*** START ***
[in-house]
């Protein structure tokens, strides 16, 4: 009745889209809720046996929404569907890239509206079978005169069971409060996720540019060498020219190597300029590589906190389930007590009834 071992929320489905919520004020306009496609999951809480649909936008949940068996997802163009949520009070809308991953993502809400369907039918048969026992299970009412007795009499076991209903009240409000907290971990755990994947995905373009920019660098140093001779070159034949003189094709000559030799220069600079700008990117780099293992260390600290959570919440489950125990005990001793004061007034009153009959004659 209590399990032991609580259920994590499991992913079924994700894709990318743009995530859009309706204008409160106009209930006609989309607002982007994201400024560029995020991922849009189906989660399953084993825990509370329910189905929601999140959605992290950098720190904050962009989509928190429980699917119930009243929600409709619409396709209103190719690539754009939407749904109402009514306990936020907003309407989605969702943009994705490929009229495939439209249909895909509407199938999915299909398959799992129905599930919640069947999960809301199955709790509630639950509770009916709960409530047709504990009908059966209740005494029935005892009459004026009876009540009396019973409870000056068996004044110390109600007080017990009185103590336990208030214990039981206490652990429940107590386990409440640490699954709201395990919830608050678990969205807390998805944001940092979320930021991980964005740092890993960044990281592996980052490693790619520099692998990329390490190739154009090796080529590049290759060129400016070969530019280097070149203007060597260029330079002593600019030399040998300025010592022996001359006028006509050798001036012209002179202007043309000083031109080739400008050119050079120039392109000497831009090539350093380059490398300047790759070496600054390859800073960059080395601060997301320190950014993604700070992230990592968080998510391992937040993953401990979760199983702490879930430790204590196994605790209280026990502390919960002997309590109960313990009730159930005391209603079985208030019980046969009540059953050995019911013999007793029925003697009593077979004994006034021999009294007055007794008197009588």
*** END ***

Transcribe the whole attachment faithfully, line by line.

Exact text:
[in-house]
């Protein structure tokens, strides 16, 4: 009745889209809720046996929404569907890239509206079978005169069971409060996720540019060498020219190597300029590589906190389930007590009834 071992929320489905919520004020306009496609999951809480649909936008949940068996997802163009949520009070809308991953993502809400369907039918048969026992299970009412007795009499076991209903009240409000907290971990755990994947995905373009920019660098140093001779070159034949003189094709000559030799220069600079700008990117780099293992260390600290959570919440489950125990005990001793004061007034009153009959004659 209590399990032991609580259920994590499991992913079924994700894709990318743009995530859009309706204008409160106009209930006609989309607002982007994201400024560029995020991922849009189906989660399953084993825990509370329910189905929601999140959605992290950098720190904050962009989509928190429980699917119930009243929600409709619409396709209103190719690539754009939407749904109402009514306990936020907003309407989605969702943009994705490929009229495939439209249909895909509407199938999915299909398959799992129905599930919640069947999960809301199955709790509630639950509770009916709960409530047709504990009908059966209740005494029935005892009459004026009876009540009396019973409870000056068996004044110390109600007080017990009185103590336990208030214990039981206490652990429940107590386990409440640490699954709201395990919830608050678990969205807390998805944001940092979320930021991980964005740092890993960044990281592996980052490693790619520099692998990329390490190739154009090796080529590049290759060129400016070969530019280097070149203007060597260029330079002593600019030399040998300025010592022996001359006028006509050798001036012209002179202007043309000083031109080739400008050119050079120039392109000497831009090539350093380059490398300047790759070496600054390859800073960059080395601060997301320190950014993604700070992230990592968080998510391992937040993953401990979760199983702490879930430790204590196994605790209280026990502390919960002997309590109960313990009730159930005391209603079985208030019980046969009540059953050995019911013999007793029925003697009593077979004994006034021999009294007055007794008197009588």